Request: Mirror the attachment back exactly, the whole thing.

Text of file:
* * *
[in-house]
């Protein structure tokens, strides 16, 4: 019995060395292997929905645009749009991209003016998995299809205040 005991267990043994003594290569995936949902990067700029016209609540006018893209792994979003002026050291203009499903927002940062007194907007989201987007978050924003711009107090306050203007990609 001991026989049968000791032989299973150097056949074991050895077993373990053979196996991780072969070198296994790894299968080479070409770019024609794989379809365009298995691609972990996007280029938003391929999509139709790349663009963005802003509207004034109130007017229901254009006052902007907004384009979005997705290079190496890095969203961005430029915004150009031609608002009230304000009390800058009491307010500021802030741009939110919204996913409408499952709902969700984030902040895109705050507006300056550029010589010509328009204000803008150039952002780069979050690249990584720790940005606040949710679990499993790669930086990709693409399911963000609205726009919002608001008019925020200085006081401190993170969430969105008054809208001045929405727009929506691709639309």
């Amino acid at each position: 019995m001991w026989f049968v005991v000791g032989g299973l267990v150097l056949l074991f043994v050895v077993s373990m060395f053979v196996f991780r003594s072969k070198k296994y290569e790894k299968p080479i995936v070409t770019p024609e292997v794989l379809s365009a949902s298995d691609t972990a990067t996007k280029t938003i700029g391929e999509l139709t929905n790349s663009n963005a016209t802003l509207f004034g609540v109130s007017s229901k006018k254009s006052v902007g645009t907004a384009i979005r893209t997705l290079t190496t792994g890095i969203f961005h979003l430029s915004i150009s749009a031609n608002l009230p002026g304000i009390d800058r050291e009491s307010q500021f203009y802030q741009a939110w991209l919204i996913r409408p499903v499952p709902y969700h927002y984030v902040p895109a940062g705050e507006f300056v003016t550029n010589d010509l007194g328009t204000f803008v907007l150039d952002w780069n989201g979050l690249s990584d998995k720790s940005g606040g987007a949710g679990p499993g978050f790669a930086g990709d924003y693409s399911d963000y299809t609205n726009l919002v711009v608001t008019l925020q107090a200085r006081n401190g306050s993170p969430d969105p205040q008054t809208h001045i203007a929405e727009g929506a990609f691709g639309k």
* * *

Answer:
[in-house]
């Protein structure tokens, strides 16, 4: 019995060395292997929905645009749009991209003016998995299809205040 005991267990043994003594290569995936949902990067700029016209609540006018893209792994979003002026050291203009499903927002940062007194907007989201987007978050924003711009107090306050203007990609 001991026989049968000791032989299973150097056949074991050895077993373990053979196996991780072969070198296994790894299968080479070409770019024609794989379809365009298995691609972990996007280029938003391929999509139709790349663009963005802003509207004034109130007017229901254009006052902007907004384009979005997705290079190496890095969203961005430029915004150009031609608002009230304000009390800058009491307010500021802030741009939110919204996913409408499952709902969700984030902040895109705050507006300056550029010589010509328009204000803008150039952002780069979050690249990584720790940005606040949710679990499993790669930086990709693409399911963000609205726009919002608001008019925020200085006081401190993170969430969105008054809208001045929405727009929506691709639309």
């Amino acid at each position: 019995m001991w026989f049968v005991v000791g032989g299973l267990v150097l056949l074991f043994v050895v077993s373990m060395f053979v196996f991780r003594s072969k070198k296994y290569e790894k299968p080479i995936v070409t770019p024609e292997v794989l379809s365009a949902s298995d691609t972990a990067t996007k280029t938003i700029g391929e999509l139709t929905n790349s663009n963005a016209t802003l509207f004034g609540v109130s007017s229901k006018k254009s006052v902007g645009t907004a384009i979005r893209t997705l290079t190496t792994g890095i969203f961005h979003l430029s915004i150009s749009a031609n608002l009230p002026g304000i009390d800058r050291e009491s307010q500021f203009y802030q741009a939110w991209l919204i996913r409408p499903v499952p709902y969700h927002y984030v902040p895109a940062g705050e507006f300056v003016t550029n010589d010509l007194g328009t204000f803008v907007l150039d952002w780069n989201g979050l690249s990584d998995k720790s940005g606040g987007a949710g679990p499993g978050f790669a930086g990709d924003y693409s399911d963000y299809t609205n726009l919002v711009v608001t008019l925020q107090a200085r006081n401190g306050s993170p969430d969105p205040q008054t809208h001045i203007a929405e727009g929506a990609f691709g639309k």